I wonder if the issue is feature creep (common with complex projects) or having to re-invent the previous engine if major parts stopped being usable due to license or obsolescence issues.
One of the major ways to cope with either situation is to just enforce a pared down version with enough hooks for major updates. Given the digital distribution system, that seems quite doable.
Balancing is another possible issue and (given the previous removal of a planned class) sounds like a present concern. The thing is, trying too hard to balance a game can actually be wasted effort. The previous pattern of patches and DLCs make balancing by accretion a viable strategy. The inclusion of user-generated adventures and rewards is inherently going to change whatever balancing calculations are made at launch.A lot of that initial balancing can be achieved in a closed alpha or beta that allows the most obvious things to be mitigated. Later DLCs offer the ability to mitigate some of the later variance.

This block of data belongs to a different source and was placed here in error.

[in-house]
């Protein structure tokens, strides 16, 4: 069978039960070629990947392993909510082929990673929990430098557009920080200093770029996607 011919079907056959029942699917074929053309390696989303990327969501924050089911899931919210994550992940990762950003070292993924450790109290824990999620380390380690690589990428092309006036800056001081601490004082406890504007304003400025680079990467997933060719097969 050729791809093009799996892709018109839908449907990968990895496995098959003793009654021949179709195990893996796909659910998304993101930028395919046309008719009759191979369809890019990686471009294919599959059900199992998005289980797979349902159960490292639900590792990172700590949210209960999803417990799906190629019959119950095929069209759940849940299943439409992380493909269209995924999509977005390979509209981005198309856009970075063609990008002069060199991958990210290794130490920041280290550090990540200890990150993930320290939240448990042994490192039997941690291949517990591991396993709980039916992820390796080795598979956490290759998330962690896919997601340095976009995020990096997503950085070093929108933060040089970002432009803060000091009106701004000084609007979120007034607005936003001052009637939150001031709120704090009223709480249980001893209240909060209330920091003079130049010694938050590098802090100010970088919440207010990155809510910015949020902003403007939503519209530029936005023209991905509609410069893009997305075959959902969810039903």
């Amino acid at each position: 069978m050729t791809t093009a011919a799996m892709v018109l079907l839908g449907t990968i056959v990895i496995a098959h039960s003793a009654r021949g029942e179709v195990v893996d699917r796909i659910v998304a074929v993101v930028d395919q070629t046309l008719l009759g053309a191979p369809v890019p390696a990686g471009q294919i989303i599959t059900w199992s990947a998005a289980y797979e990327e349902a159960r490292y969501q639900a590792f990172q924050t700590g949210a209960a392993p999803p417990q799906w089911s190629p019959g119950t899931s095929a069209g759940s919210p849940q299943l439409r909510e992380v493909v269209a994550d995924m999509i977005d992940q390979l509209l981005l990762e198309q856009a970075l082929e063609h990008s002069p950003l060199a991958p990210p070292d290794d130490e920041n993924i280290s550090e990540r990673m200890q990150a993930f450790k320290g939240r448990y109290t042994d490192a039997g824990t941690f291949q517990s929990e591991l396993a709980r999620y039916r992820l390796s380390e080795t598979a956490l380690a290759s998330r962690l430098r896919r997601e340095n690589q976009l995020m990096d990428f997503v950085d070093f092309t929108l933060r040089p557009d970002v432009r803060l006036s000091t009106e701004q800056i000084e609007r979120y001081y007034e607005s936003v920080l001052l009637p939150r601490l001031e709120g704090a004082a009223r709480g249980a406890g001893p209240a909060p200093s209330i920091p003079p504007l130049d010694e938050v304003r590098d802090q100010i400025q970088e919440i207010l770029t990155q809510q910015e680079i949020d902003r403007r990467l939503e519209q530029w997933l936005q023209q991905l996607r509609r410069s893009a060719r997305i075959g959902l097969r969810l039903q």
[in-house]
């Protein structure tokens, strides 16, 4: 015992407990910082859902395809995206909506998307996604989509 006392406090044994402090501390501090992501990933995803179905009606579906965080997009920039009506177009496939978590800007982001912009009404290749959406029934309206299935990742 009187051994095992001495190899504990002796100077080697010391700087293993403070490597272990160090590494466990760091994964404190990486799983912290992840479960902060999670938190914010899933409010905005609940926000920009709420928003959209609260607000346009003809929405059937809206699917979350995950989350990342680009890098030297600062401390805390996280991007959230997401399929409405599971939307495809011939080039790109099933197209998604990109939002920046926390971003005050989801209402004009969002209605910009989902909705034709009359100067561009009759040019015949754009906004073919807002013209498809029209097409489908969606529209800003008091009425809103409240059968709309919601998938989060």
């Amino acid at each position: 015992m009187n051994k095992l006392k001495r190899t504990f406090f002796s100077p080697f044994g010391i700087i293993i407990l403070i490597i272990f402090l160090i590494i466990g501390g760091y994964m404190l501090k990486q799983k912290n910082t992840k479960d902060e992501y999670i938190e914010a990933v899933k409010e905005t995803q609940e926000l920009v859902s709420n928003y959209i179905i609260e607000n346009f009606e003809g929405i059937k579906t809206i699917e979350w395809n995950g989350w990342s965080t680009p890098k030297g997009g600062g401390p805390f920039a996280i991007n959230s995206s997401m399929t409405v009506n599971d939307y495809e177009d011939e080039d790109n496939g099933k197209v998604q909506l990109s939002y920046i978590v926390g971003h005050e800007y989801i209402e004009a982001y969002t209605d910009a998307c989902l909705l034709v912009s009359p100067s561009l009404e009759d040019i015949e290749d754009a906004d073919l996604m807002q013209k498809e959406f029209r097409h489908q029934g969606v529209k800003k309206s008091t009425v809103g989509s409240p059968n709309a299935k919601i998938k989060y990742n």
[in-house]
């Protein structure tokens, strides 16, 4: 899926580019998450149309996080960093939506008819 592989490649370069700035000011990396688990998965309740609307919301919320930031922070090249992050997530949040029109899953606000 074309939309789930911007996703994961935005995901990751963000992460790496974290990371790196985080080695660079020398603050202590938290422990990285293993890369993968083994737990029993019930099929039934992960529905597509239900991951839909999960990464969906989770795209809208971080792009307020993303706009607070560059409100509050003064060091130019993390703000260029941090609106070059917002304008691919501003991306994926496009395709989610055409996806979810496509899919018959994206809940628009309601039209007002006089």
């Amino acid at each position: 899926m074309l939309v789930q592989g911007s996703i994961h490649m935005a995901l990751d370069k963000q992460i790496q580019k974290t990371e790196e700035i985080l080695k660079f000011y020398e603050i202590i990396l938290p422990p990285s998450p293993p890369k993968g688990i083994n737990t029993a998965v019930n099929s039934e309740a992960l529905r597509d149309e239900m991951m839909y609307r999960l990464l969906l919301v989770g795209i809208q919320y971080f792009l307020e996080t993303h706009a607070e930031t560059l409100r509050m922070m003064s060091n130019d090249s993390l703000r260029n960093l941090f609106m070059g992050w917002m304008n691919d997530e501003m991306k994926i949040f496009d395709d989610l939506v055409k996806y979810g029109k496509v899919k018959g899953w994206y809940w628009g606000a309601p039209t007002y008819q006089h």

The next biggest cause for delay that I can think of is writing all the little bits of lore and keeping them consistent. That is a real challenge and disclosing it would risk getting the fan base emotionally invested in features. That said, the seeming lack of continuity can be explained by ... magic. And storylines explaining why some seemingly significant feature of year one is not visible now.
"But I saved the school from pirates five times! Why aren't you trusting me to go to the marketplace on my own?"
"You say that, Prof. Ayentyre said that, but do you want special treatment and all the doubts that come with it or to allow even Phillipe to be allowed near the Magical Snakes vendor?"
Change of faculty and bad record-keeping is another way to explain a seeming lack of respect for the adventures in year one.